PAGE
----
The Bible describes conversion almost entirely by metaphor. The Bible tells us what happens at conversion, not what we are supposed to do at conversion. For example, the Bible does not say that the converts at Ephesus knelt down and asked Jesus into their hearts. It says, “You were dead, but now you are alive.” (Ephesians 2:1) The converts at Thessalonica became “followers of [Paul, Silvanus and Timothy] and of Jesus.” (I Thess. 1:6) They also turned from idols to worship the living God. (I Thess. 1:9) Christians are described as those who have left darkness and come into the light. (Ephesians 5:8, Colossians 1:13, and I Peter 2:9) Paul describes conversion as reconciliation in Romans 5:10. We were enemies of God. Now we are his friends. In II Corinthians 5:17 Christians are described as a “new creation.” In the Gospels, Jesus uses pictures like a feast or a son coming home or sheep being rescued or a man taking up his cross or finding a pearl or choosing a narrow way or listening to the words of Christ.
So we use unbiblical (not anti-biblical) language and thought patterns and therefore we end up putting conversions on the screen which use real people, really repenting, but are ultimately not true to the Bible’s picture of redemption and salvation. We would be better served in our movies and novels to give a picture of conversion instead of trying to show a real conversion. The dragon skin being torn off of Eustace is me in all my sin. It describes the pain of my sin being torn off. Lewis even describes my pathetic attempts to deal with sin outside of Christ. We need more men like Lewis. They do not have to be as skilled as he was (though that would help) but they need to have the same understanding of Biblical truth that he did. We should preach in the pulpit and during evangelism. But we should use movies and novels to picture the gospel. Two men who hate each other and are reconciled is a picture of the gospel. A long lost son who returns is a picture of the gospel. A beautiful bride who prepares and longs for her husband is a picture of the gospel. A slave being set free is a picture of the Gospel. A hero rescuing an undeserving princess is a picture of the gospel. Even a movie where the ending is bitter can be a picture of man outside of Christ, hopelessly lost, bound for Hell.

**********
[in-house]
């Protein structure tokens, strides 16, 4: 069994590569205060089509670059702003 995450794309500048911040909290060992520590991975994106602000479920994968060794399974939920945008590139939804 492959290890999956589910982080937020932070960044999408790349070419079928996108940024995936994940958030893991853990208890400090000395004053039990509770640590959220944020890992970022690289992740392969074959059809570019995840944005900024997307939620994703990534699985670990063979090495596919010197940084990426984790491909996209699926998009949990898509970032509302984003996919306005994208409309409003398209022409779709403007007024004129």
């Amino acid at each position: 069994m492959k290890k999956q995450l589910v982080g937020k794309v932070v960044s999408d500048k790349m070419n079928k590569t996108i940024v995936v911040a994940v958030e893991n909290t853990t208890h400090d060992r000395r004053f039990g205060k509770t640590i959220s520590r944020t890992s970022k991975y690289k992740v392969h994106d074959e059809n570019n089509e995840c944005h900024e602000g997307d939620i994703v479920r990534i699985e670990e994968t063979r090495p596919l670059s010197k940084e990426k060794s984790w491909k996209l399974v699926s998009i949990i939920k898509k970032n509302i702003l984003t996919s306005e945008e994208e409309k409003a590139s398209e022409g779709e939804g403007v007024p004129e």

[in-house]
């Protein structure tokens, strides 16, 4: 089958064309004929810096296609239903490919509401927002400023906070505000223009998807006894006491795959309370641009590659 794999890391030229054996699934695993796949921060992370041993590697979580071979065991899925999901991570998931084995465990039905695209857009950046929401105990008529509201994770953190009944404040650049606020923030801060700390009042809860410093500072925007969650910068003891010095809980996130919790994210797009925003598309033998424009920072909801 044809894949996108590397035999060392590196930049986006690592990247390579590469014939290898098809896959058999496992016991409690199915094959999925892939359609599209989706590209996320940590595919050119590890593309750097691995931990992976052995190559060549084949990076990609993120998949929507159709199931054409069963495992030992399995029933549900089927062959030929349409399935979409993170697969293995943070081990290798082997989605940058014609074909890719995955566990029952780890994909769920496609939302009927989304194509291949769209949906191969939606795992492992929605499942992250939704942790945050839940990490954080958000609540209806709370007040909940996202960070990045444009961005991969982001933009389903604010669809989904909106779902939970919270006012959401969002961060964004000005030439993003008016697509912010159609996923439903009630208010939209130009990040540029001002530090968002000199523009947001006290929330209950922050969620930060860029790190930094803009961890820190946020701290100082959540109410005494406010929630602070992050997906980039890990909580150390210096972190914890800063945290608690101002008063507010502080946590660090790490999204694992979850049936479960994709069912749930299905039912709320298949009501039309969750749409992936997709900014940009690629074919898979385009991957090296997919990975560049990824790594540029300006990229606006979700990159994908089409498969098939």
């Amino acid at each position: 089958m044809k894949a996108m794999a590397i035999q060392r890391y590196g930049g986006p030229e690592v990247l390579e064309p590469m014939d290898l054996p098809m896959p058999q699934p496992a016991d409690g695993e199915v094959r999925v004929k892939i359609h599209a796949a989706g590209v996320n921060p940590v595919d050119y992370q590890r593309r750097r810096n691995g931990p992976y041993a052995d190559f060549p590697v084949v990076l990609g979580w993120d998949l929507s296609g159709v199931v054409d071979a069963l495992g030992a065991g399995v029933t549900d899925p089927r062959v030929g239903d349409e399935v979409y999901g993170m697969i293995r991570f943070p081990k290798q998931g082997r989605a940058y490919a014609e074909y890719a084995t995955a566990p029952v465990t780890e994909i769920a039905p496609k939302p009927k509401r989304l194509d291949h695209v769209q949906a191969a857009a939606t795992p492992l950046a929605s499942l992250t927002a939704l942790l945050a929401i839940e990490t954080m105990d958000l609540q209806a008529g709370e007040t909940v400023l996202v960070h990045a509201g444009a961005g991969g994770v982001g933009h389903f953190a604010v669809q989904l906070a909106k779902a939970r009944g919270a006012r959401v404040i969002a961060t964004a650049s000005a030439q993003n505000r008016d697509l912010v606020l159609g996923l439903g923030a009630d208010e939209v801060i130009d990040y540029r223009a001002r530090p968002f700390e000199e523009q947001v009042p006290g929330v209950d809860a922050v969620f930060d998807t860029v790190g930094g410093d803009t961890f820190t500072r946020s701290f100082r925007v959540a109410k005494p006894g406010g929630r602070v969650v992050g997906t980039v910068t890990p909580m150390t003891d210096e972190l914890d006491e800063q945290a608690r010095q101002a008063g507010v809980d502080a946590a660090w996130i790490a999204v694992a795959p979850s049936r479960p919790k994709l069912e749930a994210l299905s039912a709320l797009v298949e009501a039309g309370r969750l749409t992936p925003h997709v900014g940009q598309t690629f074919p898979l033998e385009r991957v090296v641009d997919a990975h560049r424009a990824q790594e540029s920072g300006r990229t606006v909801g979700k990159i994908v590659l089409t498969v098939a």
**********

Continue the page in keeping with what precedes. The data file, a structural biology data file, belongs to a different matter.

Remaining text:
Movies are not sermons and therefore should not be aimed at conversion. Men are usually converted through the preaching of God’s Word (Romans 10:14-17, I Peter 1:22-25) not through seeing a picture on the screen. A Christian filmmaker should not try to convert through his films, but instead should try to give an accurate picture of the world God has made, of man’s relationship to God, and to each other. These films should aim to make non-Christians think and feel differently about the world and God, perhaps preparing the way for the preaching of the Gospel. Christian films should also help Christians rejoice in who God is, what he has done for them, and the world God has made. A film can do this in a hundreds of different ways. But a film is not a sermon. Don’t preach to us on the big screen. Give us a picture that shapes our hearts and minds. When we do this we will see more movies with characters like Eustace and fewer with characters like Jay Austin. And to our surprise we will find that our salvation becomes clearer by watching a boy lose his dragon skin than by seeing a man kneel down and pray in his living room.